Whoopi Goldberg has said it. Morgan Freeman has said it.
I’m not African-American. I’m an American.”
To them, and others who promote this racial theory we call “Colorblindness,” my response is always the same:
“That’s cute. I wish I lived in that reality.”
Here’s why I say this:
Both Whoopi and Sir Morgan (I’ve never felt like I could just call Morgan Freeman by his first name) have built careers for themselves that grant them lots of money and lots of fame. Everyone knows who they are, everyone knows not to mess with them. No one is going to question their right to exist in public spaces without suspicion; no one is going to accuse them of anything nefarious without significant cause to do so.
Essentially what I’m saying here is that no one is going to follow Morgan Freeman around a convenience store because they think he’s going to steal something. No one is going to ask Whoopi how many kids she has, or if the father is still in their lives (since, you know, all women of color are single mothers on welfare).
That’s the foundational problem of Colorblindness. It denies the existence of the very real stereotypes and challenges that People of Color face in our world.
Now, you might be wondering, what does this have to do with being called an African-American? Doesn’t calling one American by a different name than another one only serve to perpetuate divisions between us?
If anything perpetuates racial divisions, it’s denying that divisions exist in the first place. Let me break it down another way:
You and I are hanging out one day having a conversation when suddenly I unleash an unholy howl and double over in pain. What do you think is going to help me the most, telling me to shut my mouth because you don’t see anything wrong with me or asking me to describe what’s happening and how you can help?
Rather than getting all bent out of shape about explanations, labels and other stumbling blocks to solutions, let’s talk about the things that divide us. Let’s talk about Race-Based Policing and the School to Prison Pipeline. Let’s talk about how hard it is for a POC with an ethnic-sounding name to get a call back on a job application.
These topics are uncomfortable. These topics are challenging. But they are necessary conversations. They help to build bridges of trust.
Trust is the crucial mortar between groups with generations of hardship between them. Each acknowledgment of the realities of our relationships to each other and the ways in which said realities relate to the history of oppression that many POC continue to battle is a brick — a brick upon which further conversations could be built to help change those realities into brighter future, a future where we won’t need to hyphenate our identities anymore.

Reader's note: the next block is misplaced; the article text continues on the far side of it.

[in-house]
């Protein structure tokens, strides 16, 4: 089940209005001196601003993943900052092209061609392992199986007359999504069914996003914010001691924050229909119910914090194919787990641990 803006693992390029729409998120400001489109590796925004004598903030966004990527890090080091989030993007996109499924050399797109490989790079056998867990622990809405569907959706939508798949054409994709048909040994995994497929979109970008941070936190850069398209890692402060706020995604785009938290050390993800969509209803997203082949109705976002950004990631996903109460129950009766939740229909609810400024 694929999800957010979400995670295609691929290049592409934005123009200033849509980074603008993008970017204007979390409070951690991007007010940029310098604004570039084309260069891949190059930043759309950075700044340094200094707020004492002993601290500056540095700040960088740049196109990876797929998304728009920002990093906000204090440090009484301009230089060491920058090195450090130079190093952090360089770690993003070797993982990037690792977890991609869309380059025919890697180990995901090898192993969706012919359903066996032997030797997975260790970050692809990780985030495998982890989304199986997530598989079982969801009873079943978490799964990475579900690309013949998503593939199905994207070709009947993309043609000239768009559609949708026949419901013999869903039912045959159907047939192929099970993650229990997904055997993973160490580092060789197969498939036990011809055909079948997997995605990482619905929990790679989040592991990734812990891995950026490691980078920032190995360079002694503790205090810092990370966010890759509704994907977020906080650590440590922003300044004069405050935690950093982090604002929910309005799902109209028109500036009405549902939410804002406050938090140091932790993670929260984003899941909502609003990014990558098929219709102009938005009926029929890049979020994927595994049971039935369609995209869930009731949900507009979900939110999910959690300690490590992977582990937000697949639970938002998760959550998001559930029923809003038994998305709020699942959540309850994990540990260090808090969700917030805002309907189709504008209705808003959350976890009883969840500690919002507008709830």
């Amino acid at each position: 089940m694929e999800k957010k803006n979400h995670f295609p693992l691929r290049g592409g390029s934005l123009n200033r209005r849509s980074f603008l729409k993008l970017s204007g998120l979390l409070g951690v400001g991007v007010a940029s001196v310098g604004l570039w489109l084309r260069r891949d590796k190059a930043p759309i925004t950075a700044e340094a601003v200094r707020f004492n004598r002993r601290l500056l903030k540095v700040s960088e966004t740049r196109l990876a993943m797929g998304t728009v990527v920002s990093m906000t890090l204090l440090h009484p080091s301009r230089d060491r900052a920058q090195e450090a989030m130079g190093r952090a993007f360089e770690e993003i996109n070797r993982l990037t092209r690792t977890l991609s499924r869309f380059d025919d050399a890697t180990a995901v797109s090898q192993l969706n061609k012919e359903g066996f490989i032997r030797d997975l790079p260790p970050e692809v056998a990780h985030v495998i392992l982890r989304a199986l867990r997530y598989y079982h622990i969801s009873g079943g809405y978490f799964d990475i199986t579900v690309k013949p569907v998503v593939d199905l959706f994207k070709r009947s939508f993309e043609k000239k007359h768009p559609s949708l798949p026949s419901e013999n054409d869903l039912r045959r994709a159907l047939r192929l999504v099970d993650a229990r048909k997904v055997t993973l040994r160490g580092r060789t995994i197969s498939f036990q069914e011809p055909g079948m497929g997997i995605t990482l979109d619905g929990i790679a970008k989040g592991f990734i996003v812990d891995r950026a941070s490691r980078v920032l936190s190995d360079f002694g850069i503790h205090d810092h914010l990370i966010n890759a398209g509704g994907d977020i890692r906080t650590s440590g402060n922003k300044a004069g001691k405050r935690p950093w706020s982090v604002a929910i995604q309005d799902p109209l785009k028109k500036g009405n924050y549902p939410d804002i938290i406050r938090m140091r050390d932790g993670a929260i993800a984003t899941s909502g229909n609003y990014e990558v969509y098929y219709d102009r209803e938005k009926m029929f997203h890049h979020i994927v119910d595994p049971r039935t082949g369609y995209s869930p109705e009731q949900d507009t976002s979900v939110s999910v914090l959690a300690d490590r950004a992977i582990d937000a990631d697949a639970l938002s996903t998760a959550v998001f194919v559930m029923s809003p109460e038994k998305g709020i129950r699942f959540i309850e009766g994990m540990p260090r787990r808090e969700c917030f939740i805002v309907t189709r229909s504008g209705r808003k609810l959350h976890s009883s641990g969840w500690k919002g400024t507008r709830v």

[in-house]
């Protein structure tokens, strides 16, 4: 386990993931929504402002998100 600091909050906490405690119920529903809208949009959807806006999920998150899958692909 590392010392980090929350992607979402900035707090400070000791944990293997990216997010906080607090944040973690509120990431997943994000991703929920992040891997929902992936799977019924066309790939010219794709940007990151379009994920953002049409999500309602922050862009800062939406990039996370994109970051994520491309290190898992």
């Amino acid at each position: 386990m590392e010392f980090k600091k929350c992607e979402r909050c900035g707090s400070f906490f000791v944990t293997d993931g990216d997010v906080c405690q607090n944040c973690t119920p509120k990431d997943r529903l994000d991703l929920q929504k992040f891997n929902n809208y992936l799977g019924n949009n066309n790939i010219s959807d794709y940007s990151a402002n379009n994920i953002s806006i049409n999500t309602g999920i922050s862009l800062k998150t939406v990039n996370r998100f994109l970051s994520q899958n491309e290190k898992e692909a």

But right here, right now, as we’re just getting to know each other and building that trust between us, I need to hyphenate.
I’m a Caribbean-American.
My parents came to this country in the late 1970s/early ’80s and fought tooth and nail for a better education than they would have been able to get in their home country. I was born a first-generation Black American in a community of White Americans, having to defend myself against racism from the age of 5, when it made its first memorable appearance in my life, through this very moment, where even in 2015, I can get called a N***** in a checkout line at Walmart.
I need to have these challenging conversations with people — for my own sake, for the sake of others who look like me and the sake of those who don’t. Without trusted structures to tie us together, no society can ever really grow. No society can ever really succeed. We need those trusty bridges, and trust comes from challenging conversations.
So, I invite you to join me in these challenging conversation corners. I invite you to join me in challenge those corners of conversation in which we find ourselves frequently stuck and refusing to leave. Corners like:
Well I don’t see color,” and “I guess we’ll just have to agree to disagree.”
Face the corner, find the seams, and start peeling back the layers of the reality in which we live, folks, because I guarantee you there are points of agreement we can all find and from which we can all learn.
We owe it to ourselves and our society to do so.